NJ cop exposed himself to young men he stopped and let go without tickets: police
Officer Jason R. Miller (Newton police)

A New Jersey police officer was caught on videotape exposing himself to young men during at least five traffic stops, authorities said.


Jason R. Miller, a Newton police officer since 2001, was charged with two counts of second-degree official misconduct, one count of third-degree pattern of official misconduct and the disorderly persons offense of lewdness, reported the New Jersey Herald.

Police opened their investigation late last month after receiving an anonymous email tip from a man who claimed the 37-year-old Miller had exposed himself during a traffic stop.

Newton police and detectives from the prosecutor's office examined video from the traffic stop and tracked down the tipster, who told them he was stopped Oct. 23 after leaving a pub about midnight.

Miller took the 22-year-old man’s paperwork back to his cruiser, the man said, and returned to notify him that he would not be issued a ticket.

However, the man said, he noticed the officer’s zipper was down and his genitals were exposed.

He told a friend about the encounter, and the friend claimed the same thing had happened to him after he was stopped by a Newton police officer.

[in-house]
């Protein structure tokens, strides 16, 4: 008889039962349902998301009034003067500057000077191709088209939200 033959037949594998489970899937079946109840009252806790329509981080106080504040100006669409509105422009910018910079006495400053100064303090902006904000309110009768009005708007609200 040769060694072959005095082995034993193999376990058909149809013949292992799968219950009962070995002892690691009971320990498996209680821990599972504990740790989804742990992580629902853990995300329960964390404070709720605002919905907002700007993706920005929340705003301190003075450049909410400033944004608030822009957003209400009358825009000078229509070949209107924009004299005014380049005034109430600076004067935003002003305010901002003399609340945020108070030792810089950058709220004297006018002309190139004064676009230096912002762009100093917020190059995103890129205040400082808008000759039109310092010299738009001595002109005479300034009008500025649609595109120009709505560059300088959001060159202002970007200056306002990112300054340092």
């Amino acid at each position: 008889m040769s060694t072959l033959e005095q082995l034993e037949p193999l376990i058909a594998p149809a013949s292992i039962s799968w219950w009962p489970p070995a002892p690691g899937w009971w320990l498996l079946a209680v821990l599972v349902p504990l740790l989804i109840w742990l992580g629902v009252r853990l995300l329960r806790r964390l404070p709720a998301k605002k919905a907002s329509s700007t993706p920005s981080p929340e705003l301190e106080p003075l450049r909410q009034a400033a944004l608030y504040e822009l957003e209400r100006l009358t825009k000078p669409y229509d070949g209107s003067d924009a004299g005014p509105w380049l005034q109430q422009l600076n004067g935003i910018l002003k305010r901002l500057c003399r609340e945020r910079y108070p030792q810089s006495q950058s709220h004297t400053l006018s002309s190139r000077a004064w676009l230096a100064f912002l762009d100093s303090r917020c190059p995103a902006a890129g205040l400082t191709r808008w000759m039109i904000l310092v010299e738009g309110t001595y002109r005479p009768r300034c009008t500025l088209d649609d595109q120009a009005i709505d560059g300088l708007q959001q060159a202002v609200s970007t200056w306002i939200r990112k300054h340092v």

The 23-year-old friend told police during their investigation that he was stopped while driving a friend home.

The officer asked the driver if he noticed his zipper was down, and the man said no.

The driver was allowed to leave and dropped off his friend, but he told police the officer was following him.

The officer eventually pulled alongside and asked him to roll down his window.

He again asked the driver if he noticed his fly was down and whether he had a girlfriend, and the man said he thought the officer was playing a “sick joke” because he had not noticed the officer’s zipper.

Police said they found evidence that Miller had stopped an 18-yeat-old old man who though the officer was either exposing himself or wearing flesh-colored underwear during a traffic stop in September.

That driver was not ticketed despite having expired registration and insurance, investigators said.

Police said they found evidence that Miller exposed himself to two other drivers this year.

He did not issue tickets to either man, although one admitted he was driving 16 mph over the speed limit after drinking alcohol at a bar.

Police said video evidence includes the sound of a zipper opening or closing.

Miller’s attorney said the officer “vehemently denies” the allegations.

The officer was released on $35,000 bond after turning himself in, but he was suspended without pay pending the outcome of the case.